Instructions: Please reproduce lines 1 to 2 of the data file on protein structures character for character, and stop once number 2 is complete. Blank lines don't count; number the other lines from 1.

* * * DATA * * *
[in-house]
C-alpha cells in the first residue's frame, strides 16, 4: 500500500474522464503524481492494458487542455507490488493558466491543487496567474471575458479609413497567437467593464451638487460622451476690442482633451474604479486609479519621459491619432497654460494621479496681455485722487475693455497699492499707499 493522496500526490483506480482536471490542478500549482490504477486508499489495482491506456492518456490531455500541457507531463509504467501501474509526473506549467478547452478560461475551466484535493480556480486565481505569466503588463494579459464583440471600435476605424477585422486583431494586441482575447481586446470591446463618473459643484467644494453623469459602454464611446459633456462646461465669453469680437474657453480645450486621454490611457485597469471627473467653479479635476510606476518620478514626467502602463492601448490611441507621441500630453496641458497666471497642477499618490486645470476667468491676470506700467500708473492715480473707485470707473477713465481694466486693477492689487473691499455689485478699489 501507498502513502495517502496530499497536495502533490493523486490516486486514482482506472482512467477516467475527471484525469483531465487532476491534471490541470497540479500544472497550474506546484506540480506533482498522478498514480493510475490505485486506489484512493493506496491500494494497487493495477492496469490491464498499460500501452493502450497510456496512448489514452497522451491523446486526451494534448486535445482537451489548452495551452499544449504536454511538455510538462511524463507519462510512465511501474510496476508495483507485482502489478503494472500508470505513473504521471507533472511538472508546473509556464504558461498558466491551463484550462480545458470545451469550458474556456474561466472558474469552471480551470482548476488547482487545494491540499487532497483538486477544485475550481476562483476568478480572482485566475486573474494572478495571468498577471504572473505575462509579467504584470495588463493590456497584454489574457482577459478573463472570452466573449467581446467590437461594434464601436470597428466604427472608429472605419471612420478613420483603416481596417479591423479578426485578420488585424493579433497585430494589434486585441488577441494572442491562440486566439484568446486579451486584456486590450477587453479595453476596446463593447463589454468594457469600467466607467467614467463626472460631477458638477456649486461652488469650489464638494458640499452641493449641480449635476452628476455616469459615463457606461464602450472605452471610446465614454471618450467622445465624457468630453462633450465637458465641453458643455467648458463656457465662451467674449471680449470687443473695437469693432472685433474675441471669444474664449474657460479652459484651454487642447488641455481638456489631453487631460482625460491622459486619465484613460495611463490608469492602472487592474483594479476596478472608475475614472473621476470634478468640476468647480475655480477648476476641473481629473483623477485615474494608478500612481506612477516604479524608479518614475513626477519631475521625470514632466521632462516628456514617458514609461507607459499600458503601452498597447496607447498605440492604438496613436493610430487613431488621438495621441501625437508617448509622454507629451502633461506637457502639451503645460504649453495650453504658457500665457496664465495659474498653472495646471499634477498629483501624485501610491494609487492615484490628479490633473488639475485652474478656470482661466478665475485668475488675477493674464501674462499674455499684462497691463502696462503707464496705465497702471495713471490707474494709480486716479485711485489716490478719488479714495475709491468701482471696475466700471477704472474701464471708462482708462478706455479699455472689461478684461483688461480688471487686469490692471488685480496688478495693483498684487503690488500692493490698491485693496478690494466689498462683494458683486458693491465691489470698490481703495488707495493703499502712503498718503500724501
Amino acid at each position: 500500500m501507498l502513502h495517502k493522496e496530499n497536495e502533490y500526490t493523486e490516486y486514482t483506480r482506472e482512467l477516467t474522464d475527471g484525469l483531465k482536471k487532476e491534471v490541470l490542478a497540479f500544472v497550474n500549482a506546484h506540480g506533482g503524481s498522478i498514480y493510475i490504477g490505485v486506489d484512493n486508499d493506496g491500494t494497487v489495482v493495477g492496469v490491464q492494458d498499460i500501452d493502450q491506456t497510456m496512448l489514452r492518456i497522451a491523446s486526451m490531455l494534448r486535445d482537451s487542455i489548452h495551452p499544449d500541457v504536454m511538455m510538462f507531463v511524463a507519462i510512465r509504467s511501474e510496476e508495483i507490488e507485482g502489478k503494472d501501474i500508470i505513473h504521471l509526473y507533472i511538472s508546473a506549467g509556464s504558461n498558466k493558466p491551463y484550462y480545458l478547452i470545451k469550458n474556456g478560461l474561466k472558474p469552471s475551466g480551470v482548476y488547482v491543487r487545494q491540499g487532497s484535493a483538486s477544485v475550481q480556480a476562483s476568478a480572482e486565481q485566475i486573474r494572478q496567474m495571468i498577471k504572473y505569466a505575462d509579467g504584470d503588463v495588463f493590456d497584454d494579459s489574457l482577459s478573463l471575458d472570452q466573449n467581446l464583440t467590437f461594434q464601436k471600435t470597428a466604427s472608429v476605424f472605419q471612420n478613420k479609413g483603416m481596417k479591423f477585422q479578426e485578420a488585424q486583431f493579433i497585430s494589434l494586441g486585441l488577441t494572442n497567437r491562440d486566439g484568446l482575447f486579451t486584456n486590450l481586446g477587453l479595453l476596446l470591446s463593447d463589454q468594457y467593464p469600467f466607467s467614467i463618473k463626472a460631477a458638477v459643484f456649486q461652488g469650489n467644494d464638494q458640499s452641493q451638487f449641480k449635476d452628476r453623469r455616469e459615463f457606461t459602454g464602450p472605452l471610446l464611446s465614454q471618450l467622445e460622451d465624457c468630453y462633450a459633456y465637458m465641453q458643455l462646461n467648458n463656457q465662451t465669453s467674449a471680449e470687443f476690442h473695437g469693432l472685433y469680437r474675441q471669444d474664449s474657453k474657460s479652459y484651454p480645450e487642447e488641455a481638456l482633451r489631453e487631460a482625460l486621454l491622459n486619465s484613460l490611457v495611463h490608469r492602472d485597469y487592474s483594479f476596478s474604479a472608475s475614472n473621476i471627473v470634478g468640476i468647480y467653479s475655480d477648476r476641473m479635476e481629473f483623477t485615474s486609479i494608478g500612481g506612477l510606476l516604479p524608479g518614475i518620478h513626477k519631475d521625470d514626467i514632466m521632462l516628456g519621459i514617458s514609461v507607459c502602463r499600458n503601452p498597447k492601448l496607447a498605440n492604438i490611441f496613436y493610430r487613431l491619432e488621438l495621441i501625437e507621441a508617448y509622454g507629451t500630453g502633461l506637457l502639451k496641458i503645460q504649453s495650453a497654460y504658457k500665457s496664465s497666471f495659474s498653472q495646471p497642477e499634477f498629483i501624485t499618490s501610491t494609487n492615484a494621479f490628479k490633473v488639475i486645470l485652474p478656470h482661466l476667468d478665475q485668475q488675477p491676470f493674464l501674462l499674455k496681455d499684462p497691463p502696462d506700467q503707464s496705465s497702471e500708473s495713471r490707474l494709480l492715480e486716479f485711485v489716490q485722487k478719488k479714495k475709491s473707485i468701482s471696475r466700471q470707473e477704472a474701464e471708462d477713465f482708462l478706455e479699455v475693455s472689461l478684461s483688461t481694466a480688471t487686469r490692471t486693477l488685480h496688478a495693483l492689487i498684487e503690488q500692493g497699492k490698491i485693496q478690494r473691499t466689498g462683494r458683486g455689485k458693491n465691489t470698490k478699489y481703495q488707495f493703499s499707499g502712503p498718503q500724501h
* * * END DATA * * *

[in-house]
C-alpha cells in the first residue's frame, strides 16, 4: 500500500474522464503524481492494458487542455507490488493558466491543487496567474471575458479609413497567437467593464451638487460622451476690442482633451474604479486609479519621459491619432497654460494621479496681455485722487475693455497699492499707499 493522496500526490483506480482536471490542478500549482490504477486508499489495482491506456492518456490531455500541457507531463509504467501501474509526473506549467478547452478560461475551466484535493480556480486565481505569466503588463494579459464583440471600435476605424477585422486583431494586441482575447481586446470591446463618473459643484467644494453623469459602454464611446459633456462646461465669453469680437474657453480645450486621454490611457485597469471627473467653479479635476510606476518620478514626467502602463492601448490611441507621441500630453496641458497666471497642477499618490486645470476667468491676470506700467500708473492715480473707485470707473477713465481694466486693477492689487473691499455689485478699489 501507498502513502495517502496530499497536495502533490493523486490516486486514482482506472482512467477516467475527471484525469483531465487532476491534471490541470497540479500544472497550474506546484506540480506533482498522478498514480493510475490505485486506489484512493493506496491500494494497487493495477492496469490491464498499460500501452493502450497510456496512448489514452497522451491523446486526451494534448486535445482537451489548452495551452499544449504536454511538455510538462511524463507519462510512465511501474510496476508495483507485482502489478503494472500508470505513473504521471507533472511538472508546473509556464504558461498558466491551463484550462480545458470545451469550458474556456474561466472558474469552471480551470482548476488547482487545494491540499487532497483538486477544485475550481476562483476568478480572482485566475486573474494572478495571468498577471504572473505575462509579467504584470495588463493590456497584454489574457482577459478573463472570452466573449467581446467590437461594434464601436470597428466604427472608429472605419471612420478613420483603416481596417479591423479578426485578420488585424493579433497585430494589434486585441488577441494572442491562440486566439484568446486579451486584456486590450477587453479595453476596446463593447463589454468594457469600467466607467467614467463626472460631477458638477456649486461652488469650489464638494458640499452641493449641480449635476452628476455616469459615463457606461464602450472605452471610446465614454471618450467622445465624457468630453462633450465637458465641453458643455467648458463656457465662451467674449471680449470687443473695437469693432472685433474675441471669444474664449474657460479652459484651454487642447488641455481638456489631453487631460482625460491622459486619465484613460495611463490608469492602472487592474483594479476596478472608475475614472473621476470634478468640476468647480475655480477648476476641473481629473483623477485615474494608478500612481506612477516604479524608479518614475513626477519631475521625470514632466521632462516628456514617458514609461507607459499600458503601452498597447496607447498605440492604438496613436493610430487613431488621438495621441501625437508617448509622454507629451502633461506637457502639451503645460504649453495650453504658457500665457496664465495659474498653472495646471499634477498629483501624485501610491494609487492615484490628479490633473488639475485652474478656470482661466478665475485668475488675477493674464501674462499674455499684462497691463502696462503707464496705465497702471495713471490707474494709480486716479485711485489716490478719488479714495475709491468701482471696475466700471477704472474701464471708462482708462478706455479699455472689461478684461483688461480688471487686469490692471488685480496688478495693483498684487503690488500692493490698491485693496478690494466689498462683494458683486458693491465691489470698490481703495488707495493703499502712503498718503500724501